There is a growing issue in the workplace that needs to be tackled…presenteeism. A report by Canada Life Group Insurance found that 93% of employees would come into work if sick. This is having an understandable negative impact on employee productivity with 84% saying they performed worse when coming into work ill and also impacting on the health of other workers, with 82% of workers becoming ill following a colleague coming into work sick. It seems as though employees are simply feeling too under-pressure with work to take time off, with 29% confirming this.
The support for employees’ health and well-being seems to be the main driving factor behind these figures, with 72% agreeing health and well-being was not a top priority in their organisation. However, it is a factor that can have many negative impacts as Paul Avis, Canada Life Group’s Marketing Director commented, “Not only is presenteeism detrimental to the individual concerned, it has a negative impact on the wider business as well, encouraging the spread of illness and draining productivity.”
As a manager, you should be addressing this concern with your employees and making them feel comfortable about coming to you with illness concerns or issues outside at work which are impacting them whilst at work. Spend time looking into whether there seems to be a cultural trend towards presenteeism and understanding why this is. Ensuring trust is built up is really important to make sure your employees do feel comfortable talking to you. One-to-one meetings are very useful for exploring how employees are feeling and making sure they are not feeling too overwhelmed with their workload.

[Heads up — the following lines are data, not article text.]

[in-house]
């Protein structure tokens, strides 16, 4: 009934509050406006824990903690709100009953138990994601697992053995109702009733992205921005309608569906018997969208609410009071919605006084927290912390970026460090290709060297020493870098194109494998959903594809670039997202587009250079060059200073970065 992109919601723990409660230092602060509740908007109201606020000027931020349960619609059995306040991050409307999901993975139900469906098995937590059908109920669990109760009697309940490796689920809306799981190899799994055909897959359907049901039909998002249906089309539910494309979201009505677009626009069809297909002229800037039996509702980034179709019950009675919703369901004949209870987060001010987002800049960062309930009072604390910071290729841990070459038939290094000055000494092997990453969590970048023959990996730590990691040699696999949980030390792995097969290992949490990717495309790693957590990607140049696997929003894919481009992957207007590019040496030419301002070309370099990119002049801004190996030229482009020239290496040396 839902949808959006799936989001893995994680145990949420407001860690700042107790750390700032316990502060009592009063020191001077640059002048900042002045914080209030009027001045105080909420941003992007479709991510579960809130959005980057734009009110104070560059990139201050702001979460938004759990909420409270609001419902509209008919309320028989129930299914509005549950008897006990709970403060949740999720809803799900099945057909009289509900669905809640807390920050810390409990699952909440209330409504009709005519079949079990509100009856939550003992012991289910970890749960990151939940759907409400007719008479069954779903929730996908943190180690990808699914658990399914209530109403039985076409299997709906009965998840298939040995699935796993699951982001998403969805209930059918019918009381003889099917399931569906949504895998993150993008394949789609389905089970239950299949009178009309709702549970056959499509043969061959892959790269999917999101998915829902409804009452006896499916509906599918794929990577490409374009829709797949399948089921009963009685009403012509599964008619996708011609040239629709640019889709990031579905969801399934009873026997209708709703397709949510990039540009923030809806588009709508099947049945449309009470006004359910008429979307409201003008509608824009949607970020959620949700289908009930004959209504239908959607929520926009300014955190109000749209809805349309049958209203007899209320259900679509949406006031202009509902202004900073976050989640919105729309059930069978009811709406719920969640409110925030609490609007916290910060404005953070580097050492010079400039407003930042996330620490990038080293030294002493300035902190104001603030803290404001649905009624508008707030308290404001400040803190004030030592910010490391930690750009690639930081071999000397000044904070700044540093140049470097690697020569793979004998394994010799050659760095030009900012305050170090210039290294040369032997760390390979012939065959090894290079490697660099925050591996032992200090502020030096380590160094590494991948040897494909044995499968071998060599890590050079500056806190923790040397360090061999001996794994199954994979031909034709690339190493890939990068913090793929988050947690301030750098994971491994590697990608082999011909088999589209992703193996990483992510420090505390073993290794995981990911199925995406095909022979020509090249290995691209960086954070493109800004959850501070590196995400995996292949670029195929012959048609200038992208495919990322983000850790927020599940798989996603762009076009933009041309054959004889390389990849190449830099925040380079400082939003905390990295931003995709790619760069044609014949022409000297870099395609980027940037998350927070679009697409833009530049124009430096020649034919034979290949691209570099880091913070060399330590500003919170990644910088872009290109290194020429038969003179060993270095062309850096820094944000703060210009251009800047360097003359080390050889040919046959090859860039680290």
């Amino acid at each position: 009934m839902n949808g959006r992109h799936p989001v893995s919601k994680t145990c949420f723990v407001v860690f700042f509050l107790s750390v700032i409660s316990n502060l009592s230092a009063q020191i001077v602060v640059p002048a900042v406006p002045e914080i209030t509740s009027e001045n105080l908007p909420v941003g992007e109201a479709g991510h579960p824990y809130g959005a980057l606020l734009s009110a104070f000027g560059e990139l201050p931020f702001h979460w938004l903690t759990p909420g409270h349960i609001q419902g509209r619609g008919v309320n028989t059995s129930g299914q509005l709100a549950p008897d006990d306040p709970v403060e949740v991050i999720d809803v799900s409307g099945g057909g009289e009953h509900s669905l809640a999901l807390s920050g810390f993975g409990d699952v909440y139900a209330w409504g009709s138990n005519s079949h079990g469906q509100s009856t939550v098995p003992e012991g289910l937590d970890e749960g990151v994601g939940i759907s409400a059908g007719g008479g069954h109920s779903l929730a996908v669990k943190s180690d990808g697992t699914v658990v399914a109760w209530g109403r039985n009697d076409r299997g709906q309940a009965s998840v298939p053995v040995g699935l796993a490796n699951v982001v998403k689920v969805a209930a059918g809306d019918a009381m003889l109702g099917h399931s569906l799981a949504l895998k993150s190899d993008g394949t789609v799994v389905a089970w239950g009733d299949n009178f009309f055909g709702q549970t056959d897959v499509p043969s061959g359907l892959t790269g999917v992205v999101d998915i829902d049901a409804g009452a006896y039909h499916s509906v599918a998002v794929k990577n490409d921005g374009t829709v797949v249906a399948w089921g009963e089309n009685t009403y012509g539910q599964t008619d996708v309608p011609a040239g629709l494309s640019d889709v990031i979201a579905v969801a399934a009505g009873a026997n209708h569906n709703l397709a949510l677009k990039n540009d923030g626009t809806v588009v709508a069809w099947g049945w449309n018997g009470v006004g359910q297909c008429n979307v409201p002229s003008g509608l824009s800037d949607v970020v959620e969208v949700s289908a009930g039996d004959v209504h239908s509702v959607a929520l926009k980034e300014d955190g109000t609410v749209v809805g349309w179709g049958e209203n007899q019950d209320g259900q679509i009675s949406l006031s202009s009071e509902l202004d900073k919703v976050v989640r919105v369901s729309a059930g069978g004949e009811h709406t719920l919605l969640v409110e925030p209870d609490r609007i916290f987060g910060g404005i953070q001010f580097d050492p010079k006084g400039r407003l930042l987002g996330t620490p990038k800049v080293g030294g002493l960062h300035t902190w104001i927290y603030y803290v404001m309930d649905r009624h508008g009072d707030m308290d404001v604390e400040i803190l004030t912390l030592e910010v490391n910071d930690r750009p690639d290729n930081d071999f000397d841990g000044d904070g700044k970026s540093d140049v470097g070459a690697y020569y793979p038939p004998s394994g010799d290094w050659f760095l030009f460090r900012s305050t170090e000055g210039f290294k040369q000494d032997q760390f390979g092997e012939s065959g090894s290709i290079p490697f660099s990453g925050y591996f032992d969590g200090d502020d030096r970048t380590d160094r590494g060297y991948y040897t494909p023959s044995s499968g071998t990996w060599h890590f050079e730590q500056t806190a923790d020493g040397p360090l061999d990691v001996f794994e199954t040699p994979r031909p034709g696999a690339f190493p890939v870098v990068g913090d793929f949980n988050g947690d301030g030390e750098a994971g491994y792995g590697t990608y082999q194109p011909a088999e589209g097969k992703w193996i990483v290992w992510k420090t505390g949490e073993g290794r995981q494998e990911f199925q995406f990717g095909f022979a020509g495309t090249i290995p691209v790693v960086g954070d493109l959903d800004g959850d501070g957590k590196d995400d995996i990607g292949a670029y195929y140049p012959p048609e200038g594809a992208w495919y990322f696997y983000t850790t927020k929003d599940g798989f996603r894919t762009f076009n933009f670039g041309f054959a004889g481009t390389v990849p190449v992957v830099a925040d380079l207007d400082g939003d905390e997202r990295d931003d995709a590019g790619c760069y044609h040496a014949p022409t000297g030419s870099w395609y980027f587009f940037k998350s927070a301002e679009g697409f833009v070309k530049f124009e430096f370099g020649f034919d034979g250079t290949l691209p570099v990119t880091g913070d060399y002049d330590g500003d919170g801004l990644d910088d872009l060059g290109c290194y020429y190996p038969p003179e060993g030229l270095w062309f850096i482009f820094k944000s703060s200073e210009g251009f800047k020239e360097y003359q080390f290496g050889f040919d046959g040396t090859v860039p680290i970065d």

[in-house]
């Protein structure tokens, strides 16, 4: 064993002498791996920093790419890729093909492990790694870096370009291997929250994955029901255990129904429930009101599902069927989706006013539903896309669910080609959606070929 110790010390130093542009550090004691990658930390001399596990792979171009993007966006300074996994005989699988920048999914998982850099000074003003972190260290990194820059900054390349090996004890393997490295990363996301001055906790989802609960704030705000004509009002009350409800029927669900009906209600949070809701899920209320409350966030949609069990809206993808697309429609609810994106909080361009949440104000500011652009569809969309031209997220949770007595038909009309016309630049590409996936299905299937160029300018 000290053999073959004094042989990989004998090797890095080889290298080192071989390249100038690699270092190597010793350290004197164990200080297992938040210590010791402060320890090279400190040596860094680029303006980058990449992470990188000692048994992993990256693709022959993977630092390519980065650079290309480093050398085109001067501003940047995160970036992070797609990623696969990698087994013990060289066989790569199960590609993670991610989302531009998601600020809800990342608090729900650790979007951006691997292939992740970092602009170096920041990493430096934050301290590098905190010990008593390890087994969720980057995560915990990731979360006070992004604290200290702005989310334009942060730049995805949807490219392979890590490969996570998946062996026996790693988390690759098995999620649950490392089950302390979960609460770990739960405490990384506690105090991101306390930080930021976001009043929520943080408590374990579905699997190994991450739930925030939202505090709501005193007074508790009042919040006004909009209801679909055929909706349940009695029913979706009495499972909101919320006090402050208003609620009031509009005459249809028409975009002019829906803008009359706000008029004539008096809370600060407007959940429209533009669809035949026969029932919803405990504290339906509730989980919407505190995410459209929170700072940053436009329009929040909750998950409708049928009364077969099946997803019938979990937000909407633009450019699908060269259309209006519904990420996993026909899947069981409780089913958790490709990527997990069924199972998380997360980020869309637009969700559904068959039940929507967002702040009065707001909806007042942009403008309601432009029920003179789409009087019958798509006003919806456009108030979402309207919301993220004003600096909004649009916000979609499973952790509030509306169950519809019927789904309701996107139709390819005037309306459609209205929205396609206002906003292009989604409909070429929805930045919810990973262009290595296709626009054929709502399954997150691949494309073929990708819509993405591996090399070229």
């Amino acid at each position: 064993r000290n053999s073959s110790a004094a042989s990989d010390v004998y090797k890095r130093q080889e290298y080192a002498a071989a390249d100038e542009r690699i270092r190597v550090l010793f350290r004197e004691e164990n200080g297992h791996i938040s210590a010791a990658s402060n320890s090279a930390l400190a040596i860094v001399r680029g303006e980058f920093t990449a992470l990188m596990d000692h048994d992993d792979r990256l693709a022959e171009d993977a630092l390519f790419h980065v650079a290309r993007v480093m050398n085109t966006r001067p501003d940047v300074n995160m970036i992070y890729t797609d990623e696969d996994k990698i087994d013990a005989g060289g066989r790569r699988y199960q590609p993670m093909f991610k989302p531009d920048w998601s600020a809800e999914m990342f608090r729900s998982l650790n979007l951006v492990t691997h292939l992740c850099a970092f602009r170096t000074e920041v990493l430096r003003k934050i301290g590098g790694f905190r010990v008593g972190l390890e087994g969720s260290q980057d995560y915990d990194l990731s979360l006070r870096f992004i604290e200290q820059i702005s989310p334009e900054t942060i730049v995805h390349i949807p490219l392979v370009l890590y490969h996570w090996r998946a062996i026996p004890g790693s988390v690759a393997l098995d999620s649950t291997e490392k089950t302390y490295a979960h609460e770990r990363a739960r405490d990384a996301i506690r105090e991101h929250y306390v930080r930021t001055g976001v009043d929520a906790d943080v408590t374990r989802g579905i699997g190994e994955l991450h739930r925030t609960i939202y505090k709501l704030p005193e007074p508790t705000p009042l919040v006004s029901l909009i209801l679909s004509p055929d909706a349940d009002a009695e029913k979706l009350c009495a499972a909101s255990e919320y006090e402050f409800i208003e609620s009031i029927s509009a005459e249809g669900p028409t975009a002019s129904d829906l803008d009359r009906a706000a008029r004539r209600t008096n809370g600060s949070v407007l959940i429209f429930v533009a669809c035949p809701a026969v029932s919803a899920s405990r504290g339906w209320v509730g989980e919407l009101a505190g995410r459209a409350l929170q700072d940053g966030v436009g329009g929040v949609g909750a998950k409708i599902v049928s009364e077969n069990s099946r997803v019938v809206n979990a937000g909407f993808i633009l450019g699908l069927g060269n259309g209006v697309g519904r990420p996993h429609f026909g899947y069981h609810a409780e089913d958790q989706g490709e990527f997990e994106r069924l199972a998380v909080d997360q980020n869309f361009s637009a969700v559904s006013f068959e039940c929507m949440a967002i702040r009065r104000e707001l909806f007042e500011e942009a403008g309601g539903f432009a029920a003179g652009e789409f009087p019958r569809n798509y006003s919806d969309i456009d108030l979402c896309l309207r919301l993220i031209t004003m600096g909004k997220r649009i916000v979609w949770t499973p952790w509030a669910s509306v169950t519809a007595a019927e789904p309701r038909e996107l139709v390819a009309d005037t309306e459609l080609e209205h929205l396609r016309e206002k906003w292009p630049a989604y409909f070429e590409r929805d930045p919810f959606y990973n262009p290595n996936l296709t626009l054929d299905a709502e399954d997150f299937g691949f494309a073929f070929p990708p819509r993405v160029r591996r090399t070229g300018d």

Promoting the importance of healthy living can help as what we eat and drink does not just affect our health, but our work performance too and we end up consuming a third of our day’s calories whilst at work! As well as it being part of the manager’s role to help tackle the level of presenteeism, it is also important that HR are communicating the health and well-being policies and support available to employees; as 38% of employees responded saying they do not believe there was any workplace support available to help with sickness leave. HR can also help managers to know what to look for when identifying signs of ill-health and stress which is impacting on employee performance. Given the extent of the problem, if it is tackled, the benefits to individual employees, teams and organisations as a whole can be huge.
It is important that there is continued investment in employee health and well-being and that these areas are reviewed for investment for growth in organisations. Is presenteeism an issue in your workplace? Can you share any best practices?